A: I color correct my photos in Lightroom 5 – it is an Adobe software you can purchase. I love to play around with VSCO filters and create my own. The few that I use in all of my photos are ones that I have slowly created over the last few years by making small adjustments and tweaking little things. In lightroom you can adjust everything from just the oranges to just the pinks – make blacks darker – take away grain or add grain, remove noise, and selective adjust levels – etc! So fun to play around with it. I remember getting it and at first thinking – “I will never get the hang of this, this is sooo confusing!” Sure enough the more you play around with it the more it makes sense and starts to click.
Q: What are you blog photo sizes?
A: I export my photos at 75% quality and a width of 12oo pixels. I export at a little greater than the size of the displayed images on the blog, but do that just incase they are used, or shared elsewhere that has a larger display size. There are a lot of good online image optimization tools too like tinyjpg.com which can help keep your images optimized for web use.
Q: Do you use an editorial calendar to plan your posts?
A: Not really – I always have a list of posts I want to do. Which is always a long list and with two kids sometimes things stay on the list for a long time. I use google cal to plan some posts but a lot of times the night before I am just editing whatever I feel like. I don’t like to be too planned and just like to post whatever I feel like talking about or sharing in that moment.
Q: Do you use your iPhone for blog photos?
A: Generally not. Occasionally but I usually just use them for insta.
Q: Do you use social media to promote all of your posts?
A: No. Some posts I don’t promote at all. In fact one of my most popular posts ever that still drives constant traffic is a post that I haven’t ever promoted on social media.
Q: How do you maintain privacy?
A: This is one that is especially different for each blogger because everyone has their own definition of privacy or values privacy differently. I was always the roommate walking around naked and sharing TMI. It is just the way I am. Because of that I think I don’t mind having people know what is going on in my life. I like having the connection to readers and I like sharing stories and photos. With the blog I have learned to keep to myself certain things for certain reasons. Whatever I don’t want to hear someone’s opinion on, I don’t talk about.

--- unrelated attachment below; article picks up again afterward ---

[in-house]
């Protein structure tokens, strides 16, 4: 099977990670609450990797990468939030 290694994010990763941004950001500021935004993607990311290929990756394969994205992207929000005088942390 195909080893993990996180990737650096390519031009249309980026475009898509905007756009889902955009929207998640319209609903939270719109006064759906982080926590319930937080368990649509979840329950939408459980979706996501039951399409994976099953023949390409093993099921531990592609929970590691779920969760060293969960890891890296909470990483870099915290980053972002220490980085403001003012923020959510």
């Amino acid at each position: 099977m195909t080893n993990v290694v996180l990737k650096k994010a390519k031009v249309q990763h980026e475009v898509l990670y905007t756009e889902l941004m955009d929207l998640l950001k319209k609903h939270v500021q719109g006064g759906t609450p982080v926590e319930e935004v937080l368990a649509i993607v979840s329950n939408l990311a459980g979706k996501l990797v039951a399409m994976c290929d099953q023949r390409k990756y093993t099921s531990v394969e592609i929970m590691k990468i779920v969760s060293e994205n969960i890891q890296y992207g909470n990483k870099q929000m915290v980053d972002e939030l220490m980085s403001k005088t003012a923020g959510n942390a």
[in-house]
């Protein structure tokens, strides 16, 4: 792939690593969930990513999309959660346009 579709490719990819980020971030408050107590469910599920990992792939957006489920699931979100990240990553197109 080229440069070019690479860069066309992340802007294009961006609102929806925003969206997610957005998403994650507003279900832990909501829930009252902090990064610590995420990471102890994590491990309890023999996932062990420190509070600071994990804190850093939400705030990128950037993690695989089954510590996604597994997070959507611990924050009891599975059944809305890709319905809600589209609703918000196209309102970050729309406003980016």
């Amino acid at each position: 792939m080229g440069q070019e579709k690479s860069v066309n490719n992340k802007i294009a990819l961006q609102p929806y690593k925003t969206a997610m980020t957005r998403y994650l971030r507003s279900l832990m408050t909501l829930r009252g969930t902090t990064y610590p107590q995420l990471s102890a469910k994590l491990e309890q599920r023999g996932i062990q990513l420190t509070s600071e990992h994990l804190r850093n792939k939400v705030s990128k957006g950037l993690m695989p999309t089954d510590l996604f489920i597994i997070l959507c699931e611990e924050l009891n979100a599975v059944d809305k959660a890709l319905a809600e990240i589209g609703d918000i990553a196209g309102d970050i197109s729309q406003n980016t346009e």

Q: Do you need to have something unique to offer to start a blog?
A: I think each individual person’s thoughts, and how they express themselves, is unique enough. Add your own personal style or your recipes or whatever it is on top of that and you are good to go.
Q: How do you get free stuff like in the videos of bloggers opening gifts?
A: Giftings are different than sponsorships. A lot of companies or PR agencies like to just send stuff for us to try out with no strings attached. We are not required to post about or mention the product. Simply for us to try. This happens naturally as you grow and brands reach out to you.
Q: Do you buy all of your clothes or are they gifted?
A: A little bit of both but I buy 75% of my clothes, shoes, etc.
Q: How do you manage all of your photos?
A: LOTS of hard drives divided into categories by month and day.
Q: Do you feel like its too late to get into blogging?
A: Absolutely not! I think its great that now you can see what has worked and what hasn’t worked for other bloggers. It is never too late and I am a big believer in going for something in the moment – you never want to look back and wish you had gone after a dream.
Q: What were your costs of blogging?
A: In the beginning it was just time. I used and hustled as much as I could and did it for free. Then I bought my first camera for I think around $500. When we paid for our first blog design we paid $600. It can cost upwards of 15k depending who you use and how much customization is added. When we added hosting to help with load times we were paying around $30 a month. This was hard for me at first and felt like so much. But you kind of just have to do it as you grow more. We now pay a few hundred a month for hosting. Other than that we didn’t have many “start up” costs.
Q: Is blogging your full time job?
A: David and I run this blog and our other business, Barefoot Blonde Hair, full time.
Hopefully these help! If you don’t see your question on here, it is because there were so many so I divided it into two parts 🙂 thanks for reading! And leave any questions below you would like me to answer in Part Two. xoxox